Multicast Internet Route table.
corey.touchet at corp.totalserversolutions.com
Tue Sep 2 15:29:26 UTC 2014
14 years at Verizon Wireless and I despised the crop of multicast products
that seemed to pop up from time to time. Even in a fully controlled
network multicast remains at best black magic. There are ways to make it
more reliable and prevent people from ruining the setups especially for
PIM type setups, but I would agree with others, unicast has better
advantages though you have to keep up with the bandwidth curve. Content
delivery systems moving the content closer to edge customers makes this
less of a problem as well.
Torrent style distribution appears to be particularly effective as long as
you can maintain a pool of users to distribute the content. Blizzard has
made good progress using this for game updates will a fallback to http if
you can¹t get the content via torrents.
On 9/2/14, 6:46 AM, "John Kristoff" <jtk at cymru.com> wrote:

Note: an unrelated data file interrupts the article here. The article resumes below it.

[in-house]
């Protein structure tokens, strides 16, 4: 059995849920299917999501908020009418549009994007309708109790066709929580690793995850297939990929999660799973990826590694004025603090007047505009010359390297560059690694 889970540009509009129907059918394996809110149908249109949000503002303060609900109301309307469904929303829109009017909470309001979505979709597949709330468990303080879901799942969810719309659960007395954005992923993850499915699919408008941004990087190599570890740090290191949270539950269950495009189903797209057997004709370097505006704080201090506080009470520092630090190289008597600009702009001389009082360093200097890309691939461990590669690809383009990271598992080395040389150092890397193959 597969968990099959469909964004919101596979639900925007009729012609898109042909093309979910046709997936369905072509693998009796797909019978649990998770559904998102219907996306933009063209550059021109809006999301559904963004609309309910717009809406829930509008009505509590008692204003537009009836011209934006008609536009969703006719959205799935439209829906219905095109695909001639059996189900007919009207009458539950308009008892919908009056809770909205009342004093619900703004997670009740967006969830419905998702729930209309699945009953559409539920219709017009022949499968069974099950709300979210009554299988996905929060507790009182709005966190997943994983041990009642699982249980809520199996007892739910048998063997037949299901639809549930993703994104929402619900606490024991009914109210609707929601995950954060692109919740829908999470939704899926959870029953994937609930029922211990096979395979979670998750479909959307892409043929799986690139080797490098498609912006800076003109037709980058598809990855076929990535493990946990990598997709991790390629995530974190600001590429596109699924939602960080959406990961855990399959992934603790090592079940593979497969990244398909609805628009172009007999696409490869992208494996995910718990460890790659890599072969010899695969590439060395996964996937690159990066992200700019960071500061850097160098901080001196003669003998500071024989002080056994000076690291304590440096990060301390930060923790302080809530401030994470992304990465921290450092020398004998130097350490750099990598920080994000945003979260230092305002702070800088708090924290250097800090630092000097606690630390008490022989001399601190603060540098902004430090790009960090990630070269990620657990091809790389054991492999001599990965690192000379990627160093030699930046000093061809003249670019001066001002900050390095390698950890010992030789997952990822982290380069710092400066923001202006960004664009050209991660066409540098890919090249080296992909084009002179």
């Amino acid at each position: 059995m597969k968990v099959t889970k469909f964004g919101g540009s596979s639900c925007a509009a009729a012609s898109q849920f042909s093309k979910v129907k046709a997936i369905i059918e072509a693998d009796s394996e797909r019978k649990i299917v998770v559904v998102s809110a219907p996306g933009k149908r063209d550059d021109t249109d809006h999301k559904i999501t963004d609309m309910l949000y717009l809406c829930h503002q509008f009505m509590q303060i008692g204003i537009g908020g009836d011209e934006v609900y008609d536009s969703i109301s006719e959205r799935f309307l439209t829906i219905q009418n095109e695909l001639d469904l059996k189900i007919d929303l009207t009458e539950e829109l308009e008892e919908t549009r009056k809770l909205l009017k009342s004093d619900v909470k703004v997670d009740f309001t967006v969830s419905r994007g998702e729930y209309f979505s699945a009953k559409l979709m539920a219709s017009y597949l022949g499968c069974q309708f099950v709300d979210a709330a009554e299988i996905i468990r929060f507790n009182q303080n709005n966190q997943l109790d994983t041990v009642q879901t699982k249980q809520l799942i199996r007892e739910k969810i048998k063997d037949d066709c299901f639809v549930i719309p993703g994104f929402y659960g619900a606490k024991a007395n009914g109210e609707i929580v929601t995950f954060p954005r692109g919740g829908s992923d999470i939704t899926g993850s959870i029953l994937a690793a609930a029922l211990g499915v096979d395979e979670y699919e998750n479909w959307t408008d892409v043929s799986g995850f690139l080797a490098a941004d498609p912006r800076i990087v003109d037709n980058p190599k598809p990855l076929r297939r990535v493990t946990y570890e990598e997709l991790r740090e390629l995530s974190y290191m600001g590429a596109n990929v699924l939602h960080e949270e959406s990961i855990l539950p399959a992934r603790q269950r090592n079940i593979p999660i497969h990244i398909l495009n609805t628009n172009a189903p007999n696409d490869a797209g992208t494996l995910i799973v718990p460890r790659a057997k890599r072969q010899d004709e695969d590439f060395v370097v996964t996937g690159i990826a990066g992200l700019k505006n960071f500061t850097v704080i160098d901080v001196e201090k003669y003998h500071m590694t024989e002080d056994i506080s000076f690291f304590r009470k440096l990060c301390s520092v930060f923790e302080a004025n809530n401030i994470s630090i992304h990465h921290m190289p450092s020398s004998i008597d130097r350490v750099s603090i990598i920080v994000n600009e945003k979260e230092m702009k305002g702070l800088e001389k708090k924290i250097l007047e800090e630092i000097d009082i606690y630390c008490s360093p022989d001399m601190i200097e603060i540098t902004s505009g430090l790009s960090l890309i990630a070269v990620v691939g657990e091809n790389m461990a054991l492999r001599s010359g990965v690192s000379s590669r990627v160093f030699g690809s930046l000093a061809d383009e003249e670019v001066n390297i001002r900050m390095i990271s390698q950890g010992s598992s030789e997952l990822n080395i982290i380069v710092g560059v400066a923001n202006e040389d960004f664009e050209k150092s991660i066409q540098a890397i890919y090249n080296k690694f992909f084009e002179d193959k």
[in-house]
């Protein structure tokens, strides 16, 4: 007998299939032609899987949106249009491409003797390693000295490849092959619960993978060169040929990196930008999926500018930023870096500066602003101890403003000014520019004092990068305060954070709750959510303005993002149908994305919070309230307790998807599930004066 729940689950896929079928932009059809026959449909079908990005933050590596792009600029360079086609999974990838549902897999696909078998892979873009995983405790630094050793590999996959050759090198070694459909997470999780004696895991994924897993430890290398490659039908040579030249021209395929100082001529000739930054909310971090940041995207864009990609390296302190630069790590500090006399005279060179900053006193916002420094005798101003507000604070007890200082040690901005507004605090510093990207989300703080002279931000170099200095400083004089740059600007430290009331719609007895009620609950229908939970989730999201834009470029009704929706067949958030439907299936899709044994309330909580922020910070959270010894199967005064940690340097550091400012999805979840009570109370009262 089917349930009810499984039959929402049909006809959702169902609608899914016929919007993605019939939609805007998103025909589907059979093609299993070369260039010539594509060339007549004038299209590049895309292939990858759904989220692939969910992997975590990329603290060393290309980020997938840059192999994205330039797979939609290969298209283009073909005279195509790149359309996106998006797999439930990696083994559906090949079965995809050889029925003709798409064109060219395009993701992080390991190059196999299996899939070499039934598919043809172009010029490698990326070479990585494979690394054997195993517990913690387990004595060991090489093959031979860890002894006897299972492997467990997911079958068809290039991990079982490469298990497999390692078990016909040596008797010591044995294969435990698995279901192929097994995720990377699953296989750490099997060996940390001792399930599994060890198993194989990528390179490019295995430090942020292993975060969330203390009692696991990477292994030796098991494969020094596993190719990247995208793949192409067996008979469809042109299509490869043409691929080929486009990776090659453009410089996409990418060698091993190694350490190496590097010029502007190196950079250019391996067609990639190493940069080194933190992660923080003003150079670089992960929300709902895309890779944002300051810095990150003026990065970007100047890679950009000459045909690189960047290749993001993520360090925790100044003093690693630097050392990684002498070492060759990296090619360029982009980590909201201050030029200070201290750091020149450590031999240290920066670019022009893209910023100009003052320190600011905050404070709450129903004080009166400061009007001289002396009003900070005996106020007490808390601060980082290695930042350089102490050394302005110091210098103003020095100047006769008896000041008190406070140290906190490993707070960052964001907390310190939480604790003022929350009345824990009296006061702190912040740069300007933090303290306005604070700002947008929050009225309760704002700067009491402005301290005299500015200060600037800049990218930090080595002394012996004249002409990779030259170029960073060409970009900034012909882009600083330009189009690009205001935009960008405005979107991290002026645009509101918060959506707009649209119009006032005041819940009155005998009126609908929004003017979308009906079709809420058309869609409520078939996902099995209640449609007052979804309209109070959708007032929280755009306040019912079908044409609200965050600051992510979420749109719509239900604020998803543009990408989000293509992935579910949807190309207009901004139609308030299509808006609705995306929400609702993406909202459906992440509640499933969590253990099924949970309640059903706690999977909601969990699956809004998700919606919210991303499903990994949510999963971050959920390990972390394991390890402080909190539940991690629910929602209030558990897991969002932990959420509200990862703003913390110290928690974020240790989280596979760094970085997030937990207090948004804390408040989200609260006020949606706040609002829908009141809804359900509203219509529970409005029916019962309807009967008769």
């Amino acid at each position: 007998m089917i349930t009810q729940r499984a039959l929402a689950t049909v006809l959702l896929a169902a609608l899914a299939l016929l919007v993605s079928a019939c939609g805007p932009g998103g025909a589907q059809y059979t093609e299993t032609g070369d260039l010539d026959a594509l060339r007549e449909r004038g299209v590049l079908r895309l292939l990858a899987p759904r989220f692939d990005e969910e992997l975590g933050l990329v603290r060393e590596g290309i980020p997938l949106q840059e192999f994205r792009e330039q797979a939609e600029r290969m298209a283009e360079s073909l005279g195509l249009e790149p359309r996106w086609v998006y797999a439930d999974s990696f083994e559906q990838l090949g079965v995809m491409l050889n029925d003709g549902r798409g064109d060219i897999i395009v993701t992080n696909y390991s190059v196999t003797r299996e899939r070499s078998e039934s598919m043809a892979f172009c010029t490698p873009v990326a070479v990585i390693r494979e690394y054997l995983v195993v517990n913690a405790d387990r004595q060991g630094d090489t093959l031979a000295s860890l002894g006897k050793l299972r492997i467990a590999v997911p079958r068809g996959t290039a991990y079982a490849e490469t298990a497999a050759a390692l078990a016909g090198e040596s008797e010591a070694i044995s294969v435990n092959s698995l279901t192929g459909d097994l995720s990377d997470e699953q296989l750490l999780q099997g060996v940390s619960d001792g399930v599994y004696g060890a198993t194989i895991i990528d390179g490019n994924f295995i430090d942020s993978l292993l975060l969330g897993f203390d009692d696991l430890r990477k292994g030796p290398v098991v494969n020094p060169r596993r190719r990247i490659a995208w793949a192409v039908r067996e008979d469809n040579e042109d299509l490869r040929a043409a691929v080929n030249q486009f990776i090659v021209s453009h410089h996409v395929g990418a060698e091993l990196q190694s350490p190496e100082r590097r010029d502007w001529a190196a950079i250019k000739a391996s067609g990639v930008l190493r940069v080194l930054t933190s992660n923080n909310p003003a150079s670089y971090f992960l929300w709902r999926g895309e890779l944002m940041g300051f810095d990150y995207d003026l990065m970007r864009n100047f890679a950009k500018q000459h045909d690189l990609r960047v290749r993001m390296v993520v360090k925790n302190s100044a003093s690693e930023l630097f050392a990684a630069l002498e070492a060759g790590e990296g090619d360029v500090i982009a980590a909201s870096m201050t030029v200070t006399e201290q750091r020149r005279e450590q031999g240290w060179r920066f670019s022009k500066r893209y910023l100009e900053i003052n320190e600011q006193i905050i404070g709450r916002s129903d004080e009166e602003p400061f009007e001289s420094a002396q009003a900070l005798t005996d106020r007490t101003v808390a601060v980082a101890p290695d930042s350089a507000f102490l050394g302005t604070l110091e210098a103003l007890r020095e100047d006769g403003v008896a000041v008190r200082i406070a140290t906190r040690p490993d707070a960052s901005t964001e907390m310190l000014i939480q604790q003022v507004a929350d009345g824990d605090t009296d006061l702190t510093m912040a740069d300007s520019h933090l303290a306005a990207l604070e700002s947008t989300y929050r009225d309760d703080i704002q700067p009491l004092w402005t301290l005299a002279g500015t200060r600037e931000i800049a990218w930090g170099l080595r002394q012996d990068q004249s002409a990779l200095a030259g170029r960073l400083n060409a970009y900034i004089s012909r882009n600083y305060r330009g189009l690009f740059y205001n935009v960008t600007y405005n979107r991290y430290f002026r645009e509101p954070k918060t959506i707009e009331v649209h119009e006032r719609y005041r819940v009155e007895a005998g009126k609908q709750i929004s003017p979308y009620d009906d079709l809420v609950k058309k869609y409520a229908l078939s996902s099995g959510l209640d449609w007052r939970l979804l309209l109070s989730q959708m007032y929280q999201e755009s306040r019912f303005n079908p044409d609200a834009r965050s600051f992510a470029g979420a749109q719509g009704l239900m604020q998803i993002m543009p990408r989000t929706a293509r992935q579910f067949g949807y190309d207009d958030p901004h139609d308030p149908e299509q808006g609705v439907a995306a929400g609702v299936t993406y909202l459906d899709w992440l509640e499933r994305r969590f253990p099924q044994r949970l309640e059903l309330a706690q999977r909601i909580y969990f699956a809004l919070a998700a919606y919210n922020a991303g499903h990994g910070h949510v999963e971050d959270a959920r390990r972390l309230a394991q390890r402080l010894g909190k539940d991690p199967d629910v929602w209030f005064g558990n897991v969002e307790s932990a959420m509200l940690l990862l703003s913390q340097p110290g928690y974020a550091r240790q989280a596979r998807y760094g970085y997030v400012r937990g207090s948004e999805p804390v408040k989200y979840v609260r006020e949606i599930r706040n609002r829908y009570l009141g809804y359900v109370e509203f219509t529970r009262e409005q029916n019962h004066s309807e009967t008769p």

>On Tue, 2 Sep 2014 04:47:37 +0000
>"S, Somasundaram (Somasundaram)" <somasundaram.s at alcatel-lucent.com>
>> 1: Does all the ISP's provide Multicast Routing by
>No not all and even those that do often do not do so on the same gear,
>links and peers as their unicast forwarding.
>> 2: Is there any placeholder where one can get to know the
>> Multicast Internet Route table (usage, stability etc) just like
>> Unicast Route table (http://bgpupdates.potaroo.net)?
>Marshall Eubanks at one time probably maintained the most comprehensive
>IP multicast status pages at http://www.multicasttech.com/status (no
>longer available). I've not seen nor heard from Marshall in a long
>time so I wouldn't expect this to come back any time soon.
>Sadly I don't know of any suitable replacement, but you might find some
>of that by searching here, if nothing else using the router proxies to
>examine status by hand:
>CAIDA used to do some, but I'm not sure they have anything active any
>longer, browsing their tools and data may turn up some hints to other
>The once NLANR inspired and run Beacon project hasn't completely died
>out, there is this I found at ja.net for instance:
>Interdomain IP multicast has practically since the beginning
>been a notoriously niche and limited service compared to unicast
>service. There are a handful of reasons for that, but I think you will
>find it becoming decreasingly available rather than more so on
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